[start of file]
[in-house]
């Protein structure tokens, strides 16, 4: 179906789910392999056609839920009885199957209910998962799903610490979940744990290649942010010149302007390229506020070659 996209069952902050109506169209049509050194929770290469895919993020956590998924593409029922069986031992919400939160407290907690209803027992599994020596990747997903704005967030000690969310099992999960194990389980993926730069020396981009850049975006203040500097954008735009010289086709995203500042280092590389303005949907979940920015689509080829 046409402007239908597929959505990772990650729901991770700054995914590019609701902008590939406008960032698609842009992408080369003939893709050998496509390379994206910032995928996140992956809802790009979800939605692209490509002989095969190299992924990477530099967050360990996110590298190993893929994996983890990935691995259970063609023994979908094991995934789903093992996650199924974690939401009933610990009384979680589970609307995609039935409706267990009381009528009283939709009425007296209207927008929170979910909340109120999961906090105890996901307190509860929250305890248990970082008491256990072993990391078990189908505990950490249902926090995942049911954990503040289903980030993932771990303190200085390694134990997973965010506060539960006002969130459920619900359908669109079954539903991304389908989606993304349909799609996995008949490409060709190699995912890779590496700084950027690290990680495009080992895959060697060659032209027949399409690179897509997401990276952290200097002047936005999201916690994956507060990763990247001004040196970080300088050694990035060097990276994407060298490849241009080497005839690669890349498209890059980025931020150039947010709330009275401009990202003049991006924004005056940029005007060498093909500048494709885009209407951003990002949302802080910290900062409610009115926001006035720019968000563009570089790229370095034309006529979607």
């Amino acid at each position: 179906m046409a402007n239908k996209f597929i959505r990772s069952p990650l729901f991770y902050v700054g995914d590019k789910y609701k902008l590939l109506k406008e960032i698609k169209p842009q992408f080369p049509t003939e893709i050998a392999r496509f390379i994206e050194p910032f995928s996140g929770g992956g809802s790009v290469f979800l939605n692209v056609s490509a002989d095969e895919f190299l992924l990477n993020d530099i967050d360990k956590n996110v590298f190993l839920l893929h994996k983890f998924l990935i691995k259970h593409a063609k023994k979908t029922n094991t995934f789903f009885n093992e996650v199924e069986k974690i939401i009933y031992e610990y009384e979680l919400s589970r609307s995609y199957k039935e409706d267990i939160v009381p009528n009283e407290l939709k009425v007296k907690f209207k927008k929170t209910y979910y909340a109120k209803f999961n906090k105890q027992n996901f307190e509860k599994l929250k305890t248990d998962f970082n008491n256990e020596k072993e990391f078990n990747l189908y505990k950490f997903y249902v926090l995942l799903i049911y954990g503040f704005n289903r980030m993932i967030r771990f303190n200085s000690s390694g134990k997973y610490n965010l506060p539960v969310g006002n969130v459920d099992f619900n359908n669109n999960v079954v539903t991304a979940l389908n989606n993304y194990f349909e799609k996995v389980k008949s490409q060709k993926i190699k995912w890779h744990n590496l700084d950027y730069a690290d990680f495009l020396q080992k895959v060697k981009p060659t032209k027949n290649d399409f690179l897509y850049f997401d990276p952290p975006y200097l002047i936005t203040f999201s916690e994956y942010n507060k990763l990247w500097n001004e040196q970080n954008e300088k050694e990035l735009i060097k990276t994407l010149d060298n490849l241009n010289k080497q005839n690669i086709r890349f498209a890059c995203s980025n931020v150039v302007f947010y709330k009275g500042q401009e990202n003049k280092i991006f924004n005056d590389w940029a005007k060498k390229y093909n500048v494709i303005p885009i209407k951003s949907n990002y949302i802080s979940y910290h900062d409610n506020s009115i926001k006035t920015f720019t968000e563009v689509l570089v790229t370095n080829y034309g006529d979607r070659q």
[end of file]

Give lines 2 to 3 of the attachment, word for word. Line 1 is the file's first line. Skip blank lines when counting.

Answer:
């Protein structure tokens, strides 16, 4: 179906789910392999056609839920009885199957209910998962799903610490979940744990290649942010010149302007390229506020070659 996209069952902050109506169209049509050194929770290469895919993020956590998924593409029922069986031992919400939160407290907690209803027992599994020596990747997903704005967030000690969310099992999960194990389980993926730069020396981009850049975006203040500097954008735009010289086709995203500042280092590389303005949907979940920015689509080829 046409402007239908597929959505990772990650729901991770700054995914590019609701902008590939406008960032698609842009992408080369003939893709050998496509390379994206910032995928996140992956809802790009979800939605692209490509002989095969190299992924990477530099967050360990996110590298190993893929994996983890990935691995259970063609023994979908094991995934789903093992996650199924974690939401009933610990009384979680589970609307995609039935409706267990009381009528009283939709009425007296209207927008929170979910909340109120999961906090105890996901307190509860929250305890248990970082008491256990072993990391078990189908505990950490249902926090995942049911954990503040289903980030993932771990303190200085390694134990997973965010506060539960006002969130459920619900359908669109079954539903991304389908989606993304349909799609996995008949490409060709190699995912890779590496700084950027690290990680495009080992895959060697060659032209027949399409690179897509997401990276952290200097002047936005999201916690994956507060990763990247001004040196970080300088050694990035060097990276994407060298490849241009080497005839690669890349498209890059980025931020150039947010709330009275401009990202003049991006924004005056940029005007060498093909500048494709885009209407951003990002949302802080910290900062409610009115926001006035720019968000563009570089790229370095034309006529979607």
């Amino acid at each position: 179906m046409a402007n239908k996209f597929i959505r990772s069952p990650l729901f991770y902050v700054g995914d590019k789910y609701k902008l590939l109506k406008e960032i698609k169209p842009q992408f080369p049509t003939e893709i050998a392999r496509f390379i994206e050194p910032f995928s996140g929770g992956g809802s790009v290469f979800l939605n692209v056609s490509a002989d095969e895919f190299l992924l990477n993020d530099i967050d360990k956590n996110v590298f190993l839920l893929h994996k983890f998924l990935i691995k259970h593409a063609k023994k979908t029922n094991t995934f789903f009885n093992e996650v199924e069986k974690i939401i009933y031992e610990y009384e979680l919400s589970r609307s995609y199957k039935e409706d267990i939160v009381p009528n009283e407290l939709k009425v007296k907690f209207k927008k929170t209910y979910y909340a109120k209803f999961n906090k105890q027992n996901f307190e509860k599994l929250k305890t248990d998962f970082n008491n256990e020596k072993e990391f078990n990747l189908y505990k950490f997903y249902v926090l995942l799903i049911y954990g503040f704005n289903r980030m993932i967030r771990f303190n200085s000690s390694g134990k997973y610490n965010l506060p539960v969310g006002n969130v459920d099992f619900n359908n669109n999960v079954v539903t991304a979940l389908n989606n993304y194990f349909e799609k996995v389980k008949s490409q060709k993926i190699k995912w890779h744990n590496l700084d950027y730069a690290d990680f495009l020396q080992k895959v060697k981009p060659t032209k027949n290649d399409f690179l897509y850049f997401d990276p952290p975006y200097l002047i936005t203040f999201s916690e994956y942010n507060k990763l990247w500097n001004e040196q970080n954008e300088k050694e990035l735009i060097k990276t994407l010149d060298n490849l241009n010289k080497q005839n690669i086709r890349f498209a890059c995203s980025n931020v150039v302007f947010y709330k009275g500042q401009e990202n003049k280092i991006f924004n005056d590389w940029a005007k060498k390229y093909n500048v494709i303005p885009i209407k951003s949907n990002y949302i802080s979940y910290h900062d409610n506020s009115i926001k006035t920015f720019t968000e563009v689509l570089v790229t370095n080829y034309g006529d979607r070659q």